Annually, the Bootcamp brings together agricultural students, beginner agribusinesses and start-ups to help them appreciate the pivotal role they are expected to play, in building resilience and preparedness towards sustaining the food security of the nation through creative and innovative agriculture.
This year, the Bootcamp was on theme, “We have Enabled and Established the Agri-youth! Time to Scale-Up them-Up to Feed Ghana,” a call on corporate institutions, development partners, Government and stakeholders to join hands with Agrihouse Foundation, to support in scaling-up Agri-businesses that have been established by young Ghanaians working in the agricultural sector, whiles supporting other promising youth to identify and build career paths within the value chain.
The 5-day bootcamp was generously supported by organizations including, OCP Africa, Agricultrural Development Bank, Co-operative Development Foundation of Canada (CDF-Canada), 4r Solution, Soya Beans Meal, Nanam, B-Diet, ADDFRA, Holland Akokor, New Okaff Industries, Kovi, My Barnes, Africa Business Bureau (abb) and IWAD.
Representatives of the organizations showed up in their numbers, many of them serving as mentors, coaches and trainers: Hon. Dr. Zanetor Agyeman Rawlings, MP Klottey Korle and Patron of AG-STUD; Mr. Samuel Oduro-Asare, Country Manager of OCP Africa in Ghana; Madam Nana Pomaa, a industrious Rabbit & Piggery Farmer based in the Ashanti Region; Madam Regina Richardson, Ag. Country Manager of AGRA; Mr. Danquah-Addo-Yobo, West-Africa Regional Director of Yara International; Madam Shirley Tony Kum, Corporate Communications Manager of Vivo Energy Ghana; Mrs. Tucci Ivowi, CEO of Ghana Commodity Exchange; Mr. James Boateng, National 2018 Best Farmer; Ing. Busia Dawuni, Manging Director of IWAD Ghana; and Mr. Samuel Wangul of Agricultural & Advocacy Lead (4R-NSP, CDF Canada).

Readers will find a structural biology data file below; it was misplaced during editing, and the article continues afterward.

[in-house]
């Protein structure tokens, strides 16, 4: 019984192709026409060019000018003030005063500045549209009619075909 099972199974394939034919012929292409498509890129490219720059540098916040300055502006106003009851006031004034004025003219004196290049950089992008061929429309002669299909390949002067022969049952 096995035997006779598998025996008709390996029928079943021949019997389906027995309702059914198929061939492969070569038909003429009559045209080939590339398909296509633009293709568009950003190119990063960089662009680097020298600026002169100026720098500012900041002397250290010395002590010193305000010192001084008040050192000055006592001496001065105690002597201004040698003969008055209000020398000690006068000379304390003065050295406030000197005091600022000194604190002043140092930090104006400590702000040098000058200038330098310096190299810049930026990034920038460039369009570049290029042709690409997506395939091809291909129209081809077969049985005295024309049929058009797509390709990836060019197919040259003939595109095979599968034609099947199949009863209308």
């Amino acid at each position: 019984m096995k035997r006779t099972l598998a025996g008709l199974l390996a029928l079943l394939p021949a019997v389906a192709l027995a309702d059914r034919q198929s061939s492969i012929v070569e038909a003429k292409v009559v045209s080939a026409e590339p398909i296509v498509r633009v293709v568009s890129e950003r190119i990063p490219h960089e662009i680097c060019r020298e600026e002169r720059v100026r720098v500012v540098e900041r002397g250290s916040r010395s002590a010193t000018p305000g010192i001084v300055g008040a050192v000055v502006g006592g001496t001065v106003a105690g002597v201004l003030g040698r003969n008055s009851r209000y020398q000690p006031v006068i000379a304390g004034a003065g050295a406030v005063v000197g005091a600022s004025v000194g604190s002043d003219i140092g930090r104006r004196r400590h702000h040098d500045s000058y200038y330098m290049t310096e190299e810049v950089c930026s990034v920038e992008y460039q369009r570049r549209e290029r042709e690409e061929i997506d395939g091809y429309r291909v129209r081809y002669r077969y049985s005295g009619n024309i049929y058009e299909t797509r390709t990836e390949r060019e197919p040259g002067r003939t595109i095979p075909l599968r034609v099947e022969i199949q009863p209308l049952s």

The rest are, Mr. Theophilus Djorbuah of Yara Ghana; Mr. Nicholas Nikoi of ADB; Mr. Alex Attakora, Chief Operating Officer Technical and Logistics Group, Jospong Group of Companies; Mr. Haidar Malhas, Manager, Irrigation Service – Interplast; Mr. Desmond Bress-Biney, Business Consultant; Madam Carianne De Boer, Chief of Party GPP; Mr. Prosper Ahmed Amuquandoh; Energy Consultant – IWAD; Mr. Kenneth Barnes, CEO – My Barnes; Mr. Mark Segbefia, Supply Chain Manager at OCP Africa; Mr. Kojo Amissah; COO – Sokoni Limited; Mr. Chris Ibyisintabyo, World Food Programme; Mr. Andrews Ahiaku of Food, Agricultural Finance & SME Banking Professional; and Richard Nunekpebu, Founder & Chief Farmer of Anyako Farms ltd.
The Bootcamp hosted students from sixteen agricultural institutions in the country, including Kwadaso Agric College, Ohawo Agric College, Fair River Farm Institute, Damango Agric College, Ejura Agric College, Methodist University, Northern Hub, KNUST, All Nations University, University of Ghana, Central University, UCC, Gh media, Christian College University and Adidome Farm Institute.